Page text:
Here's what the gospel of Matthew says:
27:51 And, behold, the veil of the temple was rent in twain from the top to the bottom; and the earth did quake, and the rocks rent;
27:52 And the graves were opened; and many bodies of the saints which slept arose,
27:53 And came out of the graves after his resurrection, and went into the holy city, and appeared unto many.
27:54 Now when the centurion, and they that were with him, watching Jesus, saw the earthquake, and those things that were done, they feared greatly, saying, Truly this was the Son of God.
It shouldn't need to be pointed out why this isn't a historical account - let alone a plausible one. So why is it defended as one? To say it's motivated reasoning would be an understatement! There's simply no reason to defend it as an historical account.

It's not a historical account that's at stake though, it's a theological one. For someone who already knows what they want the gospels to show, then trying to use whatever tactics they can to keep that interpretation up. This tactic would be bad enough on its own without it being pretended that this is doing history.

Apologists have put the cart before the horse, first presenting the narrative they wish to be historical, then mustering a defence for the document really being true. The mistake is highlighted with claims like claiming that places and characters in the narratives have a historical basis. Yet those facts are very weak evidence for anything other than that the gospels reference them. Or to put it another way, how much support does an engraved message about Pontius Pilate give to the idea that the dead rose from their graves and wandered around Jerusalem?

Now one could point out that the author of the gospel of Matthew is unknown, how the author got the information is unknown, and when the gospel was written is unknown. One could also point out that it was written in Greek of events that would have been passed through oral tradition. That there's good reason to think that the account of Matthew derived from two earlier sources, one being the gospel of Mark, as well as using the old testament as a guide. Not to mention that the accounts don't even read like history, that they make unhistorical claims, or even that the best of historical accounts are imprecise and prejudiced. But this would be missing the point; the problem is with the theology demanding a historical interpretation.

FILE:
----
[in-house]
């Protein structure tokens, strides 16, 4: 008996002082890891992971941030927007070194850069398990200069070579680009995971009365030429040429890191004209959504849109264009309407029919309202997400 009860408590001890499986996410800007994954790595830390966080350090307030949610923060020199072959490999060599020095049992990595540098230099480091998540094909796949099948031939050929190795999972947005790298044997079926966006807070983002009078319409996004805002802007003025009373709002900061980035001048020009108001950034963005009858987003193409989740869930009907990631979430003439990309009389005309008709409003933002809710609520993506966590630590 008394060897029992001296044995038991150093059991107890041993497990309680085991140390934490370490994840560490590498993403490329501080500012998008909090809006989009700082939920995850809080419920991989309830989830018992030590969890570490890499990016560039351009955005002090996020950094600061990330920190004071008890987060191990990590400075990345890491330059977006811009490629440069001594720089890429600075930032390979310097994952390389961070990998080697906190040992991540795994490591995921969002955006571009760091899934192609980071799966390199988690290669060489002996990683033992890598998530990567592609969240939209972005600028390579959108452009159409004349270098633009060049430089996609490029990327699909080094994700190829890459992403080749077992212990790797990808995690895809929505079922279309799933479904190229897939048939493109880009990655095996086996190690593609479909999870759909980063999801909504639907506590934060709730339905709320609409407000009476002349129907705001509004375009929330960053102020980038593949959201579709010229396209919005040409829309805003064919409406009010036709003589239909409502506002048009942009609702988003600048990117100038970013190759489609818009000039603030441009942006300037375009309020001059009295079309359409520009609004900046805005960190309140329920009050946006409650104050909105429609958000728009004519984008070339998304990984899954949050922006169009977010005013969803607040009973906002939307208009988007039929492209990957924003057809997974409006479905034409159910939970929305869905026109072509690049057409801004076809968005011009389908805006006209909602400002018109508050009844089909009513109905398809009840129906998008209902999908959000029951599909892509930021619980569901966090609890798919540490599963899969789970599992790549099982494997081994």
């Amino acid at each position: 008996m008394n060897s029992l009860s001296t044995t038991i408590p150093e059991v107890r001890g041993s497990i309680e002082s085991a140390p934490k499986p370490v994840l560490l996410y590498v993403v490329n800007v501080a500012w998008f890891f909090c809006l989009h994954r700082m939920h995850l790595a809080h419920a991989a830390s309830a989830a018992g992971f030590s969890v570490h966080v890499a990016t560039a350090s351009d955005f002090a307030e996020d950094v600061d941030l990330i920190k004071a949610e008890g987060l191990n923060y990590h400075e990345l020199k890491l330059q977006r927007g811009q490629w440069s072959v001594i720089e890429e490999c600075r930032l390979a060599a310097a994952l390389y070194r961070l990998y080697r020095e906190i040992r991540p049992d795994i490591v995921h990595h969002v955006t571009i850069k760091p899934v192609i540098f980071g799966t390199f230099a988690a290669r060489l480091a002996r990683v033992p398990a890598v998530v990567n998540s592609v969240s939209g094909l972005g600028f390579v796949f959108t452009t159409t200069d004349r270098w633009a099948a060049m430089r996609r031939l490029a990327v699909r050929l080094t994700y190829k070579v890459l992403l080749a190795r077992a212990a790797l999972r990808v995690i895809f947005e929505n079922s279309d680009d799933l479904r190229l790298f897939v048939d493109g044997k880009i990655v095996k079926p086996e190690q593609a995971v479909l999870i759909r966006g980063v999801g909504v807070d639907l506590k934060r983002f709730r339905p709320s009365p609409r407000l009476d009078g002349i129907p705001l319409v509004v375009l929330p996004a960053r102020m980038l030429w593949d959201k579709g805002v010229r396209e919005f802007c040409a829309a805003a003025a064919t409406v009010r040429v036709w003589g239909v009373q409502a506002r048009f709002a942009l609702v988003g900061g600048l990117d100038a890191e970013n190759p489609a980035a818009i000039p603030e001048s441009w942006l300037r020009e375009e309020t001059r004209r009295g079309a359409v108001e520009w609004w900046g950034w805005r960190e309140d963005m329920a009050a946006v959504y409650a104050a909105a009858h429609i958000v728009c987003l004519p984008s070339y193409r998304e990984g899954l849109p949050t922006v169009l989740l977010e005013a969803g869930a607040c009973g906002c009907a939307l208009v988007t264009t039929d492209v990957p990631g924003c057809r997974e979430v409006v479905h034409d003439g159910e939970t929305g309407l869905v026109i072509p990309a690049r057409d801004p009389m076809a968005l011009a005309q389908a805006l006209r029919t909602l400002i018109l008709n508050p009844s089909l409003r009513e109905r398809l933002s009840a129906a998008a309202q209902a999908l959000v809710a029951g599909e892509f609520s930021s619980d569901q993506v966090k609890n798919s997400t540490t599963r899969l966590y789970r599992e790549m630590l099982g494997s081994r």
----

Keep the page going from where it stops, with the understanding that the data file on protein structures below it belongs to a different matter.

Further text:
That's not to say that the gospel of Matthew is of no historical value and contains nothing concerning factual history. Rather that the history needs to be done in the absence of any theological narrative because of the ease at which motivated reasoning works. Whatever the methodologies of history yield, they can only be of value if the exercise is not done aiming for a desirable target.

The "Miracles" Apologetic

Does belief in a miracle account depend on the prior acceptance of the possibility of miracles? I'm often subjected to arguments that that seem to think the answer is yes. The argument goes as follows:
The only reason that you can't accept a miracle account is that you hold to a worldview that excludes the possibility of miracles. So of course you're going to find miracle accounts absurd, you've written them off in advance.
At first glance, there appears to be something there. If one takes a naturalistic worldview, it's hard to see how miracles will fit into such a view. If one, however, took a theistic view, there's no problem understanding miracles - they are God intervening in the natural order.

But this can't be the case, for the simple reason that miracle accounts don't cut it even if one does accept their possibility. If one claimed that God teleported them halfway around the world, even if one believed in God and God's infinite power, the account doesn't become plausible.

The apologetic is rendered vacuous under scrutiny. It's nothing more than a mere deflection of the epistemological problem that miracle accounts have. Whether or not a worldview can possibly encompass miracles, there's no worldview that's going to plausibly encompass miracles. The reason being that miracles by their very nature are implausible events - events that are outside of the natural order - so appealing to miracles is by definition appealing to unlikely accounts.